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EDITORIAL: No more child deaths in hot cars - rear-seat sensors should be mandated in all new cars
By Editorial Board  on September 24, 2016 at 7:00 AM
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A baby mistakenly left in the third row of a SUV died last year in the Macedonia Walmart parking lot. (Jane Morice, Northeast Ohio Media Group, File, 2015 )
New, technologically savvy cars do a great job of reminding drivers that they have failed to put on their seat belts while driving or forgotten to turn off their headlights or left their keys in the car when they've reached their destination. But there's one sensor that could save lives that isn't found in new cars, and should be: Every new car should have a life-saving feature to help prevent parents from leaving their babies and toddlers in the back of a blistering hot car.

A car death close to home

A car death close to home.
A baby was found dead Wednesday afternoon in a car in the parking lot of a Macedonia Walmart, the Smmit County Medical Examiner's Office confirmed. 
From 1998-2015, 661 children died due to heat stroke in cars, according to the National Highway Traffic Safety Administration. Fifty-four percent were forgotten by the vehicles' drivers. (About 29 percent of the children died after playing in the car and not being able to get out -- another good reason to lock one's car whenever it's not in use.) Another 17 percent died after an adult left them in a car intentionally. Parent-involved fatalities can occur for many reasons, including when a sleep-deprived parent, sometimes driving a different route, forgets that the child is in the back seat, according to a compelling story in the Washington Post. It doesn't take long for a warm day to turn a car into a death chamber. Such a death is a parent's worst nightmare -- but in today's hurly burly world, we all need safeguards to minimize the risks of this happening to us.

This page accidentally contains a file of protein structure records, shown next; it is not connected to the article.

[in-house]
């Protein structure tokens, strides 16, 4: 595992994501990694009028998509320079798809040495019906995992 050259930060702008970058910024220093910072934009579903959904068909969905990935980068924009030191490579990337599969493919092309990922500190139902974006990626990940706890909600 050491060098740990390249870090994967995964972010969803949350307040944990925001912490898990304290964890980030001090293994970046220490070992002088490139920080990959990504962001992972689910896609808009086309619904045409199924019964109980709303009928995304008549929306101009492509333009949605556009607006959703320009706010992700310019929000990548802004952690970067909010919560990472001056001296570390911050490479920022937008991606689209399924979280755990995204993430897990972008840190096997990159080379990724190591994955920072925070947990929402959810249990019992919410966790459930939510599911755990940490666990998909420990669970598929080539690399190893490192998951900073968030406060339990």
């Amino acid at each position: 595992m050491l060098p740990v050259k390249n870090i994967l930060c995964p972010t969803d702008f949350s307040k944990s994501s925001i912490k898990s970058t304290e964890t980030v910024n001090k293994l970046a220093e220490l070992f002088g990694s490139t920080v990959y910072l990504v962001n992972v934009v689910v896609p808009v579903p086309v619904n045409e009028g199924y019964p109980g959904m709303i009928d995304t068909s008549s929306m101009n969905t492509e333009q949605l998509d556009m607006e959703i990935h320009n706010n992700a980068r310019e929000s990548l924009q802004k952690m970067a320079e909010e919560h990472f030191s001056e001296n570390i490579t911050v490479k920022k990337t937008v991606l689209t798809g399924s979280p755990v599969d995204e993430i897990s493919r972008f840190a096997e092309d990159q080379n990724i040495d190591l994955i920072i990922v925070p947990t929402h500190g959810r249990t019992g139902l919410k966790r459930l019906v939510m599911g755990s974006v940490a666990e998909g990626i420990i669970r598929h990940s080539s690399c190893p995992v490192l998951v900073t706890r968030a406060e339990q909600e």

New technology could help keep those children alive and prevent a great deal of suffering by their parents. The Hot Cars Act of 2016, sponsored by U.S. Rep. Tim Ryan, a Democrat from Youngstown, requires all new cars to have technology that alerts drivers that there is a child in the back seat. The law deserves approval and so does a more robust public health campaign encouraging parents to look in their back seats before locking their cars. The U.S. government has such a campaign now, called the "Where's Baby? Look Before You Lock" campaign, but it could strive for far higher visibility by reaching out to more hospitals, social service agencies, libraries and other facilities with its message. Some automakers are implementing some technological fixes to address this although they're still not comprehensive enough. General Motors Corp.'s 2017 Acadia, a midsize SUV, for instance, will have a warning tone and reminder message system that urges people to look in the back seat if they have opened and closed one of the back doors before starting the car. The company said it's still working on a fail-safe method to inform parents that a child is in the back seat. However, a back-seat sensor, modeled on the same weight-triggered sensor that alerts a driver to disable the airbag if a small child is riding in the front seat, might be the solution. A bill requiring this or another system could push other automakers to find a viable system quickly. Meanwhile, parents with older cars can look for car seats with alerts and keep an eye on the back seat. Advocacy groups suggest that busy parents put their briefcase or purse in the back seat so when they get their bag out of the car, they will see their child. Or that they jog their memories by putting a toy in the car seat when it's not in use and then putting the toy in the front seat when they move the baby into the car seat. Day care providers have been asked to get involved by calling parents when a child doesn't show up that day. Caregivers should also keep their car doors locked and their keys out of the hands of youngsters. As seen in the statistics cited above, too many children die from heat stroke while playing in the car. Some people wonder how a loving parent could forget that his or her baby is in the car. Yet even loving parents make mistakes. One factor is the safety policy change that recommended that babies sit in rear-facing car seats in the back seat to avoid the explosive force of airbags in the front passenger seat, which can make it easier to forget a sleeping or quiet child. That's even more reason for the government to ensure that automakers create a warning system to make sure that no baby is left behind.
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